of the

density

distribution

during

the

interaction

 

between a positive pressure step with fractional

amplitude

0.3 and a cylindrical

flame

ball of radius

2cm.

 
 

l=O.W5s

 

I - 0.0@5258

 

t =0.06558

 
 

Figure 2.

The

initial

evolution

of the

vorticity

distribution

during

the

interaction

 
 

between a positive pressure step with fractional

amplitude

0.3 and a cylindrical

flame

 

ball of radius

2cm.

168

 

G.

A.

BATLEY et al.

 

I = 0.06575s

t =0.086s

 

0.150 -

 

I = 0.0665s

t

= 0.06675s

 

0.125

S!

5

E

0.100

 

(b)

 

I = 0.06725s

t

=0.0675s

 

0.125 -

t = 0.06625s

t =0.067s

I =0.06775s

Figure 3. The continuing evolution of the density distribution after the interaction

between a positive pressure step with fractional amplitude

ball of radius 2cm.

0.3 and a cylindrical

flame

4.2. Double Passage

We now examine the effect of a double passage of a planar pressure step across a cylindrical flame front by modelling a growing flame ball within a shock tube. As shown in the left hand plot of Figure 4, the incident pressure signal is introduced through the open end and propagates down the tube interacting with the flame ball. The pressure signal is then reflected by the closed bottom end of the tube and retraverses the flame region further affecting the vorticity field. Much has been written about the crucial role of viscosity in direct numerical simulations involving significant vorticity fields. In particular, finite difference techniques rely on the presence of viscosity to retard the evolution to small scale structures, which would otherwise, continue past the point at which the grid can resolve them. Here, a second run has been carried out, with the only change being the increase in viscosity by a factor of sixteen. Figure 5 shows the density distributions at t = 1.5 ms, 2 ms, and 2.5 ms, during both the low and high viscosity integrations, respectively. At 1.5ms, after the introduction of the pressure signal (see the left hand plots of Figure 5), small closed loop filaments are seen to have been formed during the simulation of the low viscosity flame, whereas these features have been surpressed in the high viscosity case. The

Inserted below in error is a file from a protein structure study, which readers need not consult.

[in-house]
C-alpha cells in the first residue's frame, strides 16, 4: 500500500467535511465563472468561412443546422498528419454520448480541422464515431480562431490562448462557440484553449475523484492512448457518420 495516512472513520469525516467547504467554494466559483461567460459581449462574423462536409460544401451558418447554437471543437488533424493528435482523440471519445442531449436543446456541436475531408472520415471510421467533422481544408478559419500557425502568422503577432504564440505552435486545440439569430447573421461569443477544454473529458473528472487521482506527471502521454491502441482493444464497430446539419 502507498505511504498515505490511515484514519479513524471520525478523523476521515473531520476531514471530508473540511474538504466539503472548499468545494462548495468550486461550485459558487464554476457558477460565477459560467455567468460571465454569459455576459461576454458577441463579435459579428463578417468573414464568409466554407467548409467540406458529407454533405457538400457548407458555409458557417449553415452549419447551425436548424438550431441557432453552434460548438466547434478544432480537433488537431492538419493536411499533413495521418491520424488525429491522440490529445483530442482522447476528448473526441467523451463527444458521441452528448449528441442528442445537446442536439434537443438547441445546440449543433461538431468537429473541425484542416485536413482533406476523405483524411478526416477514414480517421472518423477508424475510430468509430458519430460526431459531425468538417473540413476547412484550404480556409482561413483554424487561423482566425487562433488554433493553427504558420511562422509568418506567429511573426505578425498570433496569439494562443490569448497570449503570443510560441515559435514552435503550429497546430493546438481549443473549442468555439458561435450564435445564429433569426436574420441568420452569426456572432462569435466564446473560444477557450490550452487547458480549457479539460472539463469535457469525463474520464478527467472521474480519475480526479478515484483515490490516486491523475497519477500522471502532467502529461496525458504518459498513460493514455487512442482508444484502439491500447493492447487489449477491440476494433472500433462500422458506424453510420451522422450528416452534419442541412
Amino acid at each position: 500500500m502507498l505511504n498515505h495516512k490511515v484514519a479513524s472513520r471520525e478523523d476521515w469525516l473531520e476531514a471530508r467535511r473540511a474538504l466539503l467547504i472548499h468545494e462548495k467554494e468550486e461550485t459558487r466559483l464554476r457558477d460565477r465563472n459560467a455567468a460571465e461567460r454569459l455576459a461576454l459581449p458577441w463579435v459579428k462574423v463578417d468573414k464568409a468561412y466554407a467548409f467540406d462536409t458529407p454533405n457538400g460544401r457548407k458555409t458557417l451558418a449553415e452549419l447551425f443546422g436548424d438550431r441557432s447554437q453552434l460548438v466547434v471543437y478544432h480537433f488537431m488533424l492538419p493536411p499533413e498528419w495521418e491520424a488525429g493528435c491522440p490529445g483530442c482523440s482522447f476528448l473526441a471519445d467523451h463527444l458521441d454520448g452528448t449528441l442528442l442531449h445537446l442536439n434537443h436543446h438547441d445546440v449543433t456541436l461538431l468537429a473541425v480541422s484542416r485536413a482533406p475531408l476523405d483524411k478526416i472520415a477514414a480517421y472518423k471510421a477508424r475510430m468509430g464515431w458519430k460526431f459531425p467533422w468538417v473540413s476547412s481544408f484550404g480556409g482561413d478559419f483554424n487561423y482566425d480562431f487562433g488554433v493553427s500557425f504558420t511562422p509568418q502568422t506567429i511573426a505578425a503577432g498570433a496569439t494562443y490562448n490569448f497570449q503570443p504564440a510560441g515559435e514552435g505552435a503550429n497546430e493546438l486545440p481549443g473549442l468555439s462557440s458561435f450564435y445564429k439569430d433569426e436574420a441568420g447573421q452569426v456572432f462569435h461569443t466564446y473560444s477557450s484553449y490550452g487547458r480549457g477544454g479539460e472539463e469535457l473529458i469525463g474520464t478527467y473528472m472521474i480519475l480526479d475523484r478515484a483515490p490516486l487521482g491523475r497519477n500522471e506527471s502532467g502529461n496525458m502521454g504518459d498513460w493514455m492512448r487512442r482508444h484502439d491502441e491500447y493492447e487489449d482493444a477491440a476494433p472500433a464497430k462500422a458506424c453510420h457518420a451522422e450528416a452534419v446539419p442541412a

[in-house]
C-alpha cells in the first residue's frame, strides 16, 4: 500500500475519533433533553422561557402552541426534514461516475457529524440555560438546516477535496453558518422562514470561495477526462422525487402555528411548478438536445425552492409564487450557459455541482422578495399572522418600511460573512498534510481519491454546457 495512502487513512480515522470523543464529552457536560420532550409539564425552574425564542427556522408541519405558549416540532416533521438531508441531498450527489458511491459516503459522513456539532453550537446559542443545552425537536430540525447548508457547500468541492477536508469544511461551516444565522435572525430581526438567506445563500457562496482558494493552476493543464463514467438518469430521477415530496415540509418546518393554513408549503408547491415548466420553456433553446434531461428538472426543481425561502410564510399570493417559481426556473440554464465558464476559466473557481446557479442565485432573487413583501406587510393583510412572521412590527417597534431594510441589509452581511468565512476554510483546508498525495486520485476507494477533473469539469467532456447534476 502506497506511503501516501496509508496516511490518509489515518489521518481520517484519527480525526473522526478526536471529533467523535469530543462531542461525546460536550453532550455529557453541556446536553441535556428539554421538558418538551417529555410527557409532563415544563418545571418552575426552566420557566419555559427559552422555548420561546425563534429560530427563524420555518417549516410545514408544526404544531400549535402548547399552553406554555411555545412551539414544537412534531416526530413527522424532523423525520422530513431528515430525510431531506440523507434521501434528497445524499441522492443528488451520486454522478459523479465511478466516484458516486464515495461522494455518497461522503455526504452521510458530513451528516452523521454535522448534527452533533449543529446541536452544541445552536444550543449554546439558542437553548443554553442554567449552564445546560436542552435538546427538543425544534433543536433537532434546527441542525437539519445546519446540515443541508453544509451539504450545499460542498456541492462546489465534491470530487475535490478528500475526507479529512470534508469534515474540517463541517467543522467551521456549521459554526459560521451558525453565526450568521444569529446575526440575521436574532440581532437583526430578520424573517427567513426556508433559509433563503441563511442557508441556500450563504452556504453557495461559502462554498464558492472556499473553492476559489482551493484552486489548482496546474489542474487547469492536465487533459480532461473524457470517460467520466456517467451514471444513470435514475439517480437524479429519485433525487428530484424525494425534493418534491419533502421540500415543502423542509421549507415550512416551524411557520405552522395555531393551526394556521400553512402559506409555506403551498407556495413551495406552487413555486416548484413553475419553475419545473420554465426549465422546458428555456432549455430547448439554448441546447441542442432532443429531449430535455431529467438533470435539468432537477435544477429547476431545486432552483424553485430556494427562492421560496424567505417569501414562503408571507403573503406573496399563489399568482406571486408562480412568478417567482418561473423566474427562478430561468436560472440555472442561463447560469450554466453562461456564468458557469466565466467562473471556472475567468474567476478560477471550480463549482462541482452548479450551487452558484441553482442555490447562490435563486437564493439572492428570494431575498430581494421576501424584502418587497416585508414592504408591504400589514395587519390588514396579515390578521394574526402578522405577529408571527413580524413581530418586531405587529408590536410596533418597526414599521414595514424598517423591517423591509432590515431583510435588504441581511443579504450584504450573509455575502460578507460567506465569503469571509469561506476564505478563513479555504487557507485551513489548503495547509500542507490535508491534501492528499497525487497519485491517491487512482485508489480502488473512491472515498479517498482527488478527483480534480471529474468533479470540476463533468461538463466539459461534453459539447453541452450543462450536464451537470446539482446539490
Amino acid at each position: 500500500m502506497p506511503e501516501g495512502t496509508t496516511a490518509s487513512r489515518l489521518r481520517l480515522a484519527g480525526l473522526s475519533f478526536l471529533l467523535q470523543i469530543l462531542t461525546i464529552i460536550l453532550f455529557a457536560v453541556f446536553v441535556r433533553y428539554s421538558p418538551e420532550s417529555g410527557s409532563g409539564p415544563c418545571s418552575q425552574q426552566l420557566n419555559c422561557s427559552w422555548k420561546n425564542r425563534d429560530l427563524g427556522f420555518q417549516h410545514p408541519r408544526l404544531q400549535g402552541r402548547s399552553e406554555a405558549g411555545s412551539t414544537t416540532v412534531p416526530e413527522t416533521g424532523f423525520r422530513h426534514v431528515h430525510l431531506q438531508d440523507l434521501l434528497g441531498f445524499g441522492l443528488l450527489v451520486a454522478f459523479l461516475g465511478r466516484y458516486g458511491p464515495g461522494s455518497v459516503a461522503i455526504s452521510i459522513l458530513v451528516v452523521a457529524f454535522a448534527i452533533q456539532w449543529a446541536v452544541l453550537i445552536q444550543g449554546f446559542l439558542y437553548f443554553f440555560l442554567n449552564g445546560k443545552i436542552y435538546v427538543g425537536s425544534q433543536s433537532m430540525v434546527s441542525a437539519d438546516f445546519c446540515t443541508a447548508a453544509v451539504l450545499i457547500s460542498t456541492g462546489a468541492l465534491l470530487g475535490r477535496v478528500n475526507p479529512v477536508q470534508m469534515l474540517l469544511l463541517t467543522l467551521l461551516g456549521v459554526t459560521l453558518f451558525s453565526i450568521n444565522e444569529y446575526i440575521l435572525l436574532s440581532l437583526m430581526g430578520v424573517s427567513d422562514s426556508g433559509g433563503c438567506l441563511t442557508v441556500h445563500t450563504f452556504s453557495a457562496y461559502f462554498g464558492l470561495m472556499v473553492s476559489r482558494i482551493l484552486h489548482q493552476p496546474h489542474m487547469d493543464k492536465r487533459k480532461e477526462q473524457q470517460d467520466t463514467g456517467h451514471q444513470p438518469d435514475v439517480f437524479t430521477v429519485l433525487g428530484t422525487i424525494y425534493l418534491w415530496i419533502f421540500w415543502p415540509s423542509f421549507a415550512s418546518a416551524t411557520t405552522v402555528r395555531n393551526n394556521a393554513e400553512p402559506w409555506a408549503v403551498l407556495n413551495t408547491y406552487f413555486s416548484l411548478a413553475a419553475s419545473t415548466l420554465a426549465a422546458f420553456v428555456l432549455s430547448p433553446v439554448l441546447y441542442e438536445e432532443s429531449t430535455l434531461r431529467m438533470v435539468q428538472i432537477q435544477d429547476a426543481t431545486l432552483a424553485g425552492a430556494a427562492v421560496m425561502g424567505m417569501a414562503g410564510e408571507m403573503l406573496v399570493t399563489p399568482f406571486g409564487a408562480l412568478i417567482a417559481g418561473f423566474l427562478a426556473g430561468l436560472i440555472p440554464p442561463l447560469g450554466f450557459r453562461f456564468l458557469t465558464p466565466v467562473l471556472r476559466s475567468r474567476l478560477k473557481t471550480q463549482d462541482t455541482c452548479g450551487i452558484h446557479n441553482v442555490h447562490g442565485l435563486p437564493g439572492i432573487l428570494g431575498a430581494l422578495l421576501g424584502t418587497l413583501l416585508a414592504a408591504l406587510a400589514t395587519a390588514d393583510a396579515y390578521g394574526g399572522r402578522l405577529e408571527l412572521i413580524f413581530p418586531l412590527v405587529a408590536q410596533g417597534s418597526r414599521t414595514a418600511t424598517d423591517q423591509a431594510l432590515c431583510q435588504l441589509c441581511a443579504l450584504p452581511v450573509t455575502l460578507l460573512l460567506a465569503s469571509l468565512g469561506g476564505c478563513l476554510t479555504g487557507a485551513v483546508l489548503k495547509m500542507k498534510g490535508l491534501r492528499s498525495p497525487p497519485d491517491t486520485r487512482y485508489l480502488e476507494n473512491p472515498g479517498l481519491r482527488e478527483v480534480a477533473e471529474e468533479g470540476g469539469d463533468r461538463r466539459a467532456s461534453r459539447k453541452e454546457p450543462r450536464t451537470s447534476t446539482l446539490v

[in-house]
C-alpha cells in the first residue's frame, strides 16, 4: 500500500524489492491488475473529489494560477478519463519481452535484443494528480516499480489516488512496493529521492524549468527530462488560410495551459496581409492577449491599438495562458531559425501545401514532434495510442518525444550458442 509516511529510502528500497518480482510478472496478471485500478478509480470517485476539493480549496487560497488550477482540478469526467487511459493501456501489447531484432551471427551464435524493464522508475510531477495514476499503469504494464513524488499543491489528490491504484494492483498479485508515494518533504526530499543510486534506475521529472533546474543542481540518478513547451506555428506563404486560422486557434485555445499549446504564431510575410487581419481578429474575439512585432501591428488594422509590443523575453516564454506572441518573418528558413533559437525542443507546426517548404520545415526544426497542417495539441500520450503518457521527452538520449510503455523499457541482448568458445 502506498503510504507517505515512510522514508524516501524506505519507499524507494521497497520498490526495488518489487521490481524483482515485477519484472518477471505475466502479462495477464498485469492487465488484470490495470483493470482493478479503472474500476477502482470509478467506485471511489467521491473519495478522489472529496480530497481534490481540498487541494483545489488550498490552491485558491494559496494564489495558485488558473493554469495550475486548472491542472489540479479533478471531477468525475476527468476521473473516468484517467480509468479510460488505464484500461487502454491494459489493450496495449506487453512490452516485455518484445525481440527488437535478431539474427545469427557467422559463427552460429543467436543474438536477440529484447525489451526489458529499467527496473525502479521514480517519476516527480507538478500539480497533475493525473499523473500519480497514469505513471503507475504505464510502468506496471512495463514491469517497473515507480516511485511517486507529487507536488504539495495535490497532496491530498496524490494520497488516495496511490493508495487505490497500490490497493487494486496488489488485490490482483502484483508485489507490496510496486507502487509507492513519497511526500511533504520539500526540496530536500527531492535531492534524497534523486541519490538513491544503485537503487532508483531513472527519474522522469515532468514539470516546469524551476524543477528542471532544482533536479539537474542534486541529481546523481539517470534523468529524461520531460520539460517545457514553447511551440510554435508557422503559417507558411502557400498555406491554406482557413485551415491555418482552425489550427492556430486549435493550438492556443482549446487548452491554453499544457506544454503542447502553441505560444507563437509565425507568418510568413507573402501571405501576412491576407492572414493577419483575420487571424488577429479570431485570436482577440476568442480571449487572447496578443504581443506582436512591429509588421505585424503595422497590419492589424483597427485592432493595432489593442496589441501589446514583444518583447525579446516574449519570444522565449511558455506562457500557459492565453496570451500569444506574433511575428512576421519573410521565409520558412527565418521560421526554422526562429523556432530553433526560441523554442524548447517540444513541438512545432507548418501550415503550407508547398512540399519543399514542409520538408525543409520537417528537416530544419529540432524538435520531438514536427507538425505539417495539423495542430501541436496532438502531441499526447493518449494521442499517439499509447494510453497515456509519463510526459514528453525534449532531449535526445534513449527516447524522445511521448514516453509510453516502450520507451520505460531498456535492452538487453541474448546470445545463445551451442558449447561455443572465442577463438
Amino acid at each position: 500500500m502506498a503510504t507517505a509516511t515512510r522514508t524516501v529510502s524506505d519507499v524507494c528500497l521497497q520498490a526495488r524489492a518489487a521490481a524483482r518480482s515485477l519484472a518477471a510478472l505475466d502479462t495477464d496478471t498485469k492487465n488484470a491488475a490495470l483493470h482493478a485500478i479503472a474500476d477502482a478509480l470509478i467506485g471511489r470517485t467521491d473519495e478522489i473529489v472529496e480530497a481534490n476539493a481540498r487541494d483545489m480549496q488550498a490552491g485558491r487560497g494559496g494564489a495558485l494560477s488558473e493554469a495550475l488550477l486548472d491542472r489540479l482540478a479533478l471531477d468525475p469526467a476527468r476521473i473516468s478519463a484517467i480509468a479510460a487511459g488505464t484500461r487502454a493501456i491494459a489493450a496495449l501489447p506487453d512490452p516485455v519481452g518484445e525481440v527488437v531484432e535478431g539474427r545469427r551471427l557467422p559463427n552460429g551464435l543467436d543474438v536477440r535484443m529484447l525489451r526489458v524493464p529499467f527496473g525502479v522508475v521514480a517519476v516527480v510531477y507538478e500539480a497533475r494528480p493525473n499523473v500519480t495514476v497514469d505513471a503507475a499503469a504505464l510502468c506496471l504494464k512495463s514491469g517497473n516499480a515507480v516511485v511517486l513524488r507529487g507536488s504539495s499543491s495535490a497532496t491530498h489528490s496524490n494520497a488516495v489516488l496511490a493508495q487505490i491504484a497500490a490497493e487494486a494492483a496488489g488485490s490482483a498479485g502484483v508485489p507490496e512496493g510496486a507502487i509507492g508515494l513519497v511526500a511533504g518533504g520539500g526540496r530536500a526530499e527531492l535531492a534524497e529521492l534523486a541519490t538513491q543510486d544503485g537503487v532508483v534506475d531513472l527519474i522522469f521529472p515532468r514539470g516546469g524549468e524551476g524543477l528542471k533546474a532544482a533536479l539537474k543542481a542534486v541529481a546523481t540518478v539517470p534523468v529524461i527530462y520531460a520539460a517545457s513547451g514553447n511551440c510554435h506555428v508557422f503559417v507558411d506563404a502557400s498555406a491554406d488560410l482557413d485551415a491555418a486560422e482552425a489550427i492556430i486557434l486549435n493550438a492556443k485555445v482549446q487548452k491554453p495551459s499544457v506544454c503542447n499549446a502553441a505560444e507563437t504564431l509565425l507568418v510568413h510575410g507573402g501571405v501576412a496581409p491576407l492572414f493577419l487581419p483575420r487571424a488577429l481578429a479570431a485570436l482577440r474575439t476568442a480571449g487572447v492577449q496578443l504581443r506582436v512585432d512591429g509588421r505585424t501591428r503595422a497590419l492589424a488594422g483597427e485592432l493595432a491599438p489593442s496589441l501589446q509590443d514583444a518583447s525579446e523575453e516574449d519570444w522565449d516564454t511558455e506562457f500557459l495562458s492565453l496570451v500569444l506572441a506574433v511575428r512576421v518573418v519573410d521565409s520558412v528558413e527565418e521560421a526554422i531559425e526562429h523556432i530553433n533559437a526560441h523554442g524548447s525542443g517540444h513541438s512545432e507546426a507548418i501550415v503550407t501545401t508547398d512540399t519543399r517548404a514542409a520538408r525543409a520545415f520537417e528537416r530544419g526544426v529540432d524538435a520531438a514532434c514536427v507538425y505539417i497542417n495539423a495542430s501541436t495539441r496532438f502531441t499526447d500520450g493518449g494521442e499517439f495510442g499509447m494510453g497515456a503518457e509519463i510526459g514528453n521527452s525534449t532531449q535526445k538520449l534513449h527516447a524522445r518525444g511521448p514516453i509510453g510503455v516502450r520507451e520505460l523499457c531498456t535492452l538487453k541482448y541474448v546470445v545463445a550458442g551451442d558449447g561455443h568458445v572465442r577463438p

Baroclinic Effect 169 t=o t =0.5-m t=lms 0.175 0.150 0.125 0100 Figure 4. The initial evolution
Baroclinic
Effect
169
t=o
t =0.5-m
t=lms
0.175
0.150
0.125
0100
Figure
4.
The
initial
evolution
of the
density
distribution
during
the
interaction
between
a positive
pressure
step with fractional
amplitude
0.3 and a cylindrical
flame
ball of radius
3 cm.
Grid
size
&r
=
dy
=
0.4 mm.
t=2ms
t=1.5ms
t = 2.5ms
Figure
5.
The evolution
of the density distribution
of the low viscosity
between
1.5 ms and
and high viscosity
t
=
t
=
2.5 ms,
during
the simulations